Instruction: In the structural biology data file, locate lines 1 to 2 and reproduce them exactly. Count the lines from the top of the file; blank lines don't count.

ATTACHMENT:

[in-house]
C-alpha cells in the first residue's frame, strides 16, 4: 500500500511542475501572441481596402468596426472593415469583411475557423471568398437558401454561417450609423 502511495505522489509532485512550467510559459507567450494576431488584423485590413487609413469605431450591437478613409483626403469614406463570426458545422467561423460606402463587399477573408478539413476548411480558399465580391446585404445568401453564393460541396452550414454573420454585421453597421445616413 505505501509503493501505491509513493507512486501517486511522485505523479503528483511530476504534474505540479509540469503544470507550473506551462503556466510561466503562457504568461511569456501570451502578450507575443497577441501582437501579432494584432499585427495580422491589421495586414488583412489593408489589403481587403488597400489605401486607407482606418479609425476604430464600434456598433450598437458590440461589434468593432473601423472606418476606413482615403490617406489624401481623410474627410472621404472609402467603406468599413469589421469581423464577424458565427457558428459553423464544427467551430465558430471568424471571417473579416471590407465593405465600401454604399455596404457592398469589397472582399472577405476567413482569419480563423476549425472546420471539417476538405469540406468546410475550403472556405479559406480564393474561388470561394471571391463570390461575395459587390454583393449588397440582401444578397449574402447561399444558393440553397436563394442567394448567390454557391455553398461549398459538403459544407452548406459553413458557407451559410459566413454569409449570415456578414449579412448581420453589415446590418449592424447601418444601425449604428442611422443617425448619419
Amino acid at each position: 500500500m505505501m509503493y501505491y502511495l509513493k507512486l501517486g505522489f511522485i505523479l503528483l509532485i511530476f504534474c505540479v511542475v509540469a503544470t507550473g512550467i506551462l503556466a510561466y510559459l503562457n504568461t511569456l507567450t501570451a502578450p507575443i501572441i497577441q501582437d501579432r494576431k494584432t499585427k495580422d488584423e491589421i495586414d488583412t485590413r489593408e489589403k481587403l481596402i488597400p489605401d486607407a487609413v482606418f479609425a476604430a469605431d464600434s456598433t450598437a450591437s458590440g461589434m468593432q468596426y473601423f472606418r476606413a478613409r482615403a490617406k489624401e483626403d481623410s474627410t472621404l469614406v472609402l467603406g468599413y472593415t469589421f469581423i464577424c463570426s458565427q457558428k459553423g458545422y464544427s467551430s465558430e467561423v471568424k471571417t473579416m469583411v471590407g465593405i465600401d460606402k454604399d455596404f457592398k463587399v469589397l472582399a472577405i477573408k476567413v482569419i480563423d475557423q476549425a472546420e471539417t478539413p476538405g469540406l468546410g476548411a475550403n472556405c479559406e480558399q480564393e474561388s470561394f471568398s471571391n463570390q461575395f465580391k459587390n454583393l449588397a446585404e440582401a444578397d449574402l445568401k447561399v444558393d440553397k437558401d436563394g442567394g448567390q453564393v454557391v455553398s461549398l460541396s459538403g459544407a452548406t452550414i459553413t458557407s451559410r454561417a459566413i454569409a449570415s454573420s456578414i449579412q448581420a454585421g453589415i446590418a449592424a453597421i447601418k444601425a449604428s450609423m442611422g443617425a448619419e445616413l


[in-house]
C-alpha cells in the first residue's frame, strides 16, 4: 500500500511542475501572441481596402468596426472593415469583411475557423471568398437558401454561417450609423 502511495505522489509532485512550467510559459507567450494576431488584423485590413487609413469605431450591437478613409483626403469614406463570426458545422467561423460606402463587399477573408478539413476548411480558399465580391446585404445568401453564393460541396452550414454573420454585421453597421445616413 505505501509503493501505491509513493507512486501517486511522485505523479503528483511530476504534474505540479509540469503544470507550473506551462503556466510561466503562457504568461511569456501570451502578450507575443497577441501582437501579432494584432499585427495580422491589421495586414488583412489593408489589403481587403488597400489605401486607407482606418479609425476604430464600434456598433450598437458590440461589434468593432473601423472606418476606413482615403490617406489624401481623410474627410472621404472609402467603406468599413469589421469581423464577424458565427457558428459553423464544427467551430465558430471568424471571417473579416471590407465593405465600401454604399455596404457592398469589397472582399472577405476567413482569419480563423476549425472546420471539417476538405469540406468546410475550403472556405479559406480564393474561388470561394471571391463570390461575395459587390454583393449588397440582401444578397449574402447561399444558393440553397436563394442567394448567390454557391455553398461549398459538403459544407452548406459553413458557407451559410459566413454569409449570415456578414449579412448581420453589415446590418449592424447601418444601425449604428442611422443617425448619419